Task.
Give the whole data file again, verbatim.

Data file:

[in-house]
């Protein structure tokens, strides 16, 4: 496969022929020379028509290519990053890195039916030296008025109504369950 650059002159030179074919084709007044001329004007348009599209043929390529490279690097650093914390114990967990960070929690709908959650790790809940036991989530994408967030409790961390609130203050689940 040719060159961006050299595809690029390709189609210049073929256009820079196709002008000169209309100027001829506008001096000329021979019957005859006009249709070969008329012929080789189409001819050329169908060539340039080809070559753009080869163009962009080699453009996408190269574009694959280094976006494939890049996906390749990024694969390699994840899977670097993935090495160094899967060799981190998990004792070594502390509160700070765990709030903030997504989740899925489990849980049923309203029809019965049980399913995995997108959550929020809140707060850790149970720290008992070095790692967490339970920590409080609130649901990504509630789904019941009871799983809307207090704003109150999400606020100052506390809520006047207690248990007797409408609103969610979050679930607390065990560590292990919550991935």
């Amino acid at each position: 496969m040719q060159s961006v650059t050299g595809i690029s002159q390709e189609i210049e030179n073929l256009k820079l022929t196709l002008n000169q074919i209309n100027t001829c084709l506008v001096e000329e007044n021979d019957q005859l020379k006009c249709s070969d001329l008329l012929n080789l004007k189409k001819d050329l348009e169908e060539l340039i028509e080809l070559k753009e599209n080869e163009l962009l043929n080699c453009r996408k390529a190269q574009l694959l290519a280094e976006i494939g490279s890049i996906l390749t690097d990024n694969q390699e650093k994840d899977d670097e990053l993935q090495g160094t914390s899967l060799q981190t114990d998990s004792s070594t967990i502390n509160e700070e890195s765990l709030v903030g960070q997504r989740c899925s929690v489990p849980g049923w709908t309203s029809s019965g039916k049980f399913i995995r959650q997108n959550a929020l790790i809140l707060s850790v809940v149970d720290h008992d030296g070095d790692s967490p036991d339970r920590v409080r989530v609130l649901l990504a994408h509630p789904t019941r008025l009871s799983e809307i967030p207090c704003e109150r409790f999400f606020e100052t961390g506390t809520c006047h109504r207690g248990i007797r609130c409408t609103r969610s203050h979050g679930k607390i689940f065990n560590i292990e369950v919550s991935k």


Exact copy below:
[in-house]
């Protein structure tokens, strides 16, 4: 496969022929020379028509290519990053890195039916030296008025109504369950 650059002159030179074919084709007044001329004007348009599209043929390529490279690097650093914390114990967990960070929690709908959650790790809940036991989530994408967030409790961390609130203050689940 040719060159961006050299595809690029390709189609210049073929256009820079196709002008000169209309100027001829506008001096000329021979019957005859006009249709070969008329012929080789189409001819050329169908060539340039080809070559753009080869163009962009080699453009996408190269574009694959280094976006494939890049996906390749990024694969390699994840899977670097993935090495160094899967060799981190998990004792070594502390509160700070765990709030903030997504989740899925489990849980049923309203029809019965049980399913995995997108959550929020809140707060850790149970720290008992070095790692967490339970920590409080609130649901990504509630789904019941009871799983809307207090704003109150999400606020100052506390809520006047207690248990007797409408609103969610979050679930607390065990560590292990919550991935």
């Amino acid at each position: 496969m040719q060159s961006v650059t050299g595809i690029s002159q390709e189609i210049e030179n073929l256009k820079l022929t196709l002008n000169q074919i209309n100027t001829c084709l506008v001096e000329e007044n021979d019957q005859l020379k006009c249709s070969d001329l008329l012929n080789l004007k189409k001819d050329l348009e169908e060539l340039i028509e080809l070559k753009e599209n080869e163009l962009l043929n080699c453009r996408k390529a190269q574009l694959l290519a280094e976006i494939g490279s890049i996906l390749t690097d990024n694969q390699e650093k994840d899977d670097e990053l993935q090495g160094t914390s899967l060799q981190t114990d998990s004792s070594t967990i502390n509160e700070e890195s765990l709030v903030g960070q997504r989740c899925s929690v489990p849980g049923w709908t309203s029809s019965g039916k049980f399913i995995r959650q997108n959550a929020l790790i809140l707060s850790v809940v149970d720290h008992d030296g070095d790692s967490p036991d339970r920590v409080r989530v609130l649901l990504a994408h509630p789904t019941r008025l009871s799983e809307i967030p207090c704003e109150r409790f999400f606020e100052t961390g506390t809520c006047h109504r207690g248990i007797r609130c409408t609103r969610s203050h979050g679930k607390i689940f065990n560590i292990e369950v919550s991935k």